In seven strikingly argued essays, John Beverly proposes major revisions for Hispanic literary criticism. In the first essay, “¿Puede el hispanismo ser una práctica radical?,” he makes clear his point of departure—a Marxist position that focuses on the social and economic determinants of literature. His studies of major texts and genres from Spain and Spanish America include an examination of the ideological bases of the esthetic act, as well as of its production and reception.

The three strongest essays deal with major works of the sixteenth and seventeenth centuries—the picaresque novel, the baroque utopian vision, and the politics of accumulation in baroque poetry. Supported by wide-ranging documentation in social and economic theory, Beverly shows the conflicting ideologies and economic trends (feudalism to capitalism, literature as commodity) that shaped the literature of imperial Spain and its colonies. The inclusion of texts from both Spain and Spanish America makes clear the essays’ place in a volume on imperialism and colonialism. “Novela y política en América Latina,” a critique of romantic liberalism and the “boom” novel, gains force when read with the essays that follow on Central American poetry and recent testimonial literature. Less original in its conclusions than the previous essays, it does provide an excellent overview of current debates on the modern novel. Central American poets Ernesto Cardenal and Roque Dalton are the focus of a comparative study that views their works within their specifically national heritages. The final chapter on the “testimonio” is an admirable, nonreductionist study of this newly important literary form.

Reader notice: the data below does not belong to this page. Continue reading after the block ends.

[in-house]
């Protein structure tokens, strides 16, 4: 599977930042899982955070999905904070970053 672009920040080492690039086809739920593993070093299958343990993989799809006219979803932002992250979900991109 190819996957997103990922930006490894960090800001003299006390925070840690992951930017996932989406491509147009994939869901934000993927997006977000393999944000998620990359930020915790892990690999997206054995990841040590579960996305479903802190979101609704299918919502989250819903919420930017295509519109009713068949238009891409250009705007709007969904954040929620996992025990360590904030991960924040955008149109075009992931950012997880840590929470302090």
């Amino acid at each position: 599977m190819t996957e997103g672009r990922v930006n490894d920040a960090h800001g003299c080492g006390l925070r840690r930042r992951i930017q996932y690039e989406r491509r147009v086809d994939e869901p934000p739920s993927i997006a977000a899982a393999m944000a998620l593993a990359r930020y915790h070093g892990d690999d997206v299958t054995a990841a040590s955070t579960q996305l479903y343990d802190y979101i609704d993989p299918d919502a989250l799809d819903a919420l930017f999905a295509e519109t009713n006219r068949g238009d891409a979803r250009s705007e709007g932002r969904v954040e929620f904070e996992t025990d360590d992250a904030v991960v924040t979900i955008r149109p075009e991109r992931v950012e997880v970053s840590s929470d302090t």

Del Lazarillo al sandinismo will be of interest to students of social science and history, as well as to literary scholars. It adds to the growing body of critical literature which bridges the traditional divisions between peninsular and New World, and baroque and modern literatures. In general, it presents its case with conciseness and complexity. Although it unfortunately lacks an index and bibliography, its notes are a rich source for further readings.